18 September 2018:
St. John’s, Newfoundland, Canada:
Landfall in Newfy John

By Corey Sandler, Destination Consultant Silversea Cruises

After a mere four days at sea, Silver Spirit made first landfall on the other side of the pond in Saint John’s, Newfoundland.

The first piece of land we saw was Cape Spear, which is the Anglicized/mangled version of the French name for the big rock: Cap d’Espoir, the Cape of Hope.

And around the corner in the wintry mist and rain we saw a familiar friend, our smaller sister ship Silver Cloud, returned from an expedition in Greenland.

When you step ashore in this part of Canada, the landscape may seem different, but the accent and the music and other parts of the culture are infused with many things Irish.

On the Great Circle Route followed by ships and airplanes, Saint John’s, Newfoundland and Waterford, Ireland are the two closest cities of Europe and North America.

Saint John’s is the capital of Canada’s province of Newfoundland and Labrador. The city itself has a population of just a bit more than 100,000, with about 181,000 in the metropolitan area.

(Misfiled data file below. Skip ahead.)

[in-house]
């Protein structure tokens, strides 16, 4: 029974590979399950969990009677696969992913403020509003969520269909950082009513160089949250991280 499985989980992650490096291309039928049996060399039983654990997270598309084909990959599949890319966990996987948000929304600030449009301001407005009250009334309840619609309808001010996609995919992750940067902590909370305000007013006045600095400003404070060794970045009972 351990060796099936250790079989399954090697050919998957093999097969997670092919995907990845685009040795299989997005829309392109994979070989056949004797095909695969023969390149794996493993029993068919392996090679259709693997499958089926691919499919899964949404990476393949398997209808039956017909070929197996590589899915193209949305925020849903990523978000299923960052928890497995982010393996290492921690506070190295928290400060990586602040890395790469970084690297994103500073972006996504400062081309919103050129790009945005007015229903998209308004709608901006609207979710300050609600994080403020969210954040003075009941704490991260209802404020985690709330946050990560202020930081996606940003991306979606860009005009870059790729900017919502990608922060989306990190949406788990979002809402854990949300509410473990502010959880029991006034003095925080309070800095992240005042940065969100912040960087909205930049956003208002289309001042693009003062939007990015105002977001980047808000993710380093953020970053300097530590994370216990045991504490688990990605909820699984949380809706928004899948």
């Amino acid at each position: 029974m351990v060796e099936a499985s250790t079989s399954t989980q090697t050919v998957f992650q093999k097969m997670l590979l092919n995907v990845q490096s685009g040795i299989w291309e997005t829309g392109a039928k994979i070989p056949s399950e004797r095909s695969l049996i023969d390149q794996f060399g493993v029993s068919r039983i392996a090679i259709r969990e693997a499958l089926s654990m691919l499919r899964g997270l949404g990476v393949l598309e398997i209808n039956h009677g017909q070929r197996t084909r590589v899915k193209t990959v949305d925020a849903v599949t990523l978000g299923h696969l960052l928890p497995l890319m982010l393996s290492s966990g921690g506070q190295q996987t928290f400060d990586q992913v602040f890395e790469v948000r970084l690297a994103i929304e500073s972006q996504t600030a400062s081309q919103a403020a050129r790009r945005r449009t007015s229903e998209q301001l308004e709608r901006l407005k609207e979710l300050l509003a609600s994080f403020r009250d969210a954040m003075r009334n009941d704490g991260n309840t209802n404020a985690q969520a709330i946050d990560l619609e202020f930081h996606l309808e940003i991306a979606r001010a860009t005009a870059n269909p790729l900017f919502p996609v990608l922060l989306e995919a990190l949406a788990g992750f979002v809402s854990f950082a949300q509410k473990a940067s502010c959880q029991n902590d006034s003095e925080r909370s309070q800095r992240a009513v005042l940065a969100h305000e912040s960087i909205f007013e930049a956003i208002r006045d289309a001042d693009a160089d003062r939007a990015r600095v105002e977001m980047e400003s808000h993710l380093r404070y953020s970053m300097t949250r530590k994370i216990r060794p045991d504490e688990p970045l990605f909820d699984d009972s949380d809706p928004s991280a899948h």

In geographical terms, the Saint John’s is on the eastern tip of the Avalon Peninsula on the island of Newfoundland.

In historical terms, it is the oldest English-founded city in North America.

Its location as the closest significant population center in North America to Europe, a straight-line distance between the two points of about 3,500 kilometers or 2,200 miles, it attracted Italian inventor Guglielmo Marconi to set up a station that may have received the first transatlantic wireless signal there.

We have only Marconi’s word; some scientists and historians are unsure. Marconi reported hearing some faint dots and dashes on December 12, 1901, sent from Saint John’s to his wireless station in Poldhu, Cornwall.

And for the same reasons of distance, St. John’s was the starting point for the first non-stop transatlantic aircraft flight, by John Alcock and Arthur Whitten Brown.

On June 14, 1919, they flew a modified Vickers Vimy IV bomber from Lester’s Field in Saint John’s, landing a day later in a bog near Clifden, Connemara, Ireland.

It would not be until May 1927 before Charles Lindbergh would make the first solo transatlantic flight. Lindbergh flew from Long Island near New York to Le Bourget Field near Paris.

All photos and text Copyright 2018 by Corey Sandler, all rights reserved.

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